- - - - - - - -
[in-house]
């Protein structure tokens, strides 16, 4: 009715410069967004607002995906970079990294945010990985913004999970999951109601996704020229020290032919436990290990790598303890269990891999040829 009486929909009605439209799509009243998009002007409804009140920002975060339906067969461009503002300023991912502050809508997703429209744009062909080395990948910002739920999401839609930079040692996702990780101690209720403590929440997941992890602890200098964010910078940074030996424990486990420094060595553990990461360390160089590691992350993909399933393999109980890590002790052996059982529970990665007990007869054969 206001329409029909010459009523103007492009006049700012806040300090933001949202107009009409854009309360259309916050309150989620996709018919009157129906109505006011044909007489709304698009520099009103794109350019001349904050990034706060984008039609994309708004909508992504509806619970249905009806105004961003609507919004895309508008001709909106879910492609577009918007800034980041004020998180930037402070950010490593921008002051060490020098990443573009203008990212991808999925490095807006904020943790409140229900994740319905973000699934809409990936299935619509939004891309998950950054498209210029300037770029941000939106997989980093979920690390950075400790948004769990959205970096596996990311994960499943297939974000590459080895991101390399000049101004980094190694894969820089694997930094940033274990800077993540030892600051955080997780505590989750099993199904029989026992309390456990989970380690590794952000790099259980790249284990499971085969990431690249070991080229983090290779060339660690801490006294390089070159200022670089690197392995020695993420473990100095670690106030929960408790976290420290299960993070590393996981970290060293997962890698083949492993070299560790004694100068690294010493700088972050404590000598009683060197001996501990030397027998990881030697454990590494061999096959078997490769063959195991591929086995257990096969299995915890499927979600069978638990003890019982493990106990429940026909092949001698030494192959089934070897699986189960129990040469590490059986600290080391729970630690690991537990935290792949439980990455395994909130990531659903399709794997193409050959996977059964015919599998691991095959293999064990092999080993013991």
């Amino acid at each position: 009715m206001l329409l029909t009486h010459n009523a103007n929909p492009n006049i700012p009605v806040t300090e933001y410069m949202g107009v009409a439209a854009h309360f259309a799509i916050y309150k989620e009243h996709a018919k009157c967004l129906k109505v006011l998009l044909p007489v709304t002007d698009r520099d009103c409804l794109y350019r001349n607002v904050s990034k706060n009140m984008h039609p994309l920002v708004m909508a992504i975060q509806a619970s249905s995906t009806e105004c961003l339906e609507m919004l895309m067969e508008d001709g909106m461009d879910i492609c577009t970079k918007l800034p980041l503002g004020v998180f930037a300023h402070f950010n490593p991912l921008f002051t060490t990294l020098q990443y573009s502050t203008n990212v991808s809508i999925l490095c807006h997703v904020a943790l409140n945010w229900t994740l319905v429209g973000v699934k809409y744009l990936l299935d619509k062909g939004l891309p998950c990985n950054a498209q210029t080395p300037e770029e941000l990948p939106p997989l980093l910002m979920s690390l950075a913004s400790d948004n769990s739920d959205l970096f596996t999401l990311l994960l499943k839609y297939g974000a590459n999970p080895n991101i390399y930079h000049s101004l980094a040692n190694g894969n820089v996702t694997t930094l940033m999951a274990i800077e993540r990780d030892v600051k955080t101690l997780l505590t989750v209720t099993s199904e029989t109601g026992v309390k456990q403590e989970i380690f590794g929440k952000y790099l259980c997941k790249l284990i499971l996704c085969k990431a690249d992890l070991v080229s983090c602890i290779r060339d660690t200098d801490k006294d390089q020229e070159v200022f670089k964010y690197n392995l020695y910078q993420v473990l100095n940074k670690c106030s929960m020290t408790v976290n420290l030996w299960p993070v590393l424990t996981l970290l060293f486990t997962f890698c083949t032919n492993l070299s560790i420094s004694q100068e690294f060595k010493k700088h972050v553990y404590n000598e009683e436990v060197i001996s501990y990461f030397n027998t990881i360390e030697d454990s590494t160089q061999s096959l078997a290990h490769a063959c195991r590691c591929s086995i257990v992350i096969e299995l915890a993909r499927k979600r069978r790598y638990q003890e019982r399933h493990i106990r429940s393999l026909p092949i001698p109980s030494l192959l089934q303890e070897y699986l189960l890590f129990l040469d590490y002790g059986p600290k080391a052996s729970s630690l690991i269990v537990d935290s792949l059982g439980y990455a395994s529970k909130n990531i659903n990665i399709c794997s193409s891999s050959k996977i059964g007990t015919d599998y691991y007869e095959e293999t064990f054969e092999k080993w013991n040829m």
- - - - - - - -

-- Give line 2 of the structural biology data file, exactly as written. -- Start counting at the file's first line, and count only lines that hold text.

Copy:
């Protein structure tokens, strides 16, 4: 009715410069967004607002995906970079990294945010990985913004999970999951109601996704020229020290032919436990290990790598303890269990891999040829 009486929909009605439209799509009243998009002007409804009140920002975060339906067969461009503002300023991912502050809508997703429209744009062909080395990948910002739920999401839609930079040692996702990780101690209720403590929440997941992890602890200098964010910078940074030996424990486990420094060595553990990461360390160089590691992350993909399933393999109980890590002790052996059982529970990665007990007869054969 206001329409029909010459009523103007492009006049700012806040300090933001949202107009009409854009309360259309916050309150989620996709018919009157129906109505006011044909007489709304698009520099009103794109350019001349904050990034706060984008039609994309708004909508992504509806619970249905009806105004961003609507919004895309508008001709909106879910492609577009918007800034980041004020998180930037402070950010490593921008002051060490020098990443573009203008990212991808999925490095807006904020943790409140229900994740319905973000699934809409990936299935619509939004891309998950950054498209210029300037770029941000939106997989980093979920690390950075400790948004769990959205970096596996990311994960499943297939974000590459080895991101390399000049101004980094190694894969820089694997930094940033274990800077993540030892600051955080997780505590989750099993199904029989026992309390456990989970380690590794952000790099259980790249284990499971085969990431690249070991080229983090290779060339660690801490006294390089070159200022670089690197392995020695993420473990100095670690106030929960408790976290420290299960993070590393996981970290060293997962890698083949492993070299560790004694100068690294010493700088972050404590000598009683060197001996501990030397027998990881030697454990590494061999096959078997490769063959195991591929086995257990096969299995915890499927979600069978638990003890019982493990106990429940026909092949001698030494192959089934070897699986189960129990040469590490059986600290080391729970630690690991537990935290792949439980990455395994909130990531659903399709794997193409050959996977059964015919599998691991095959293999064990092999080993013991």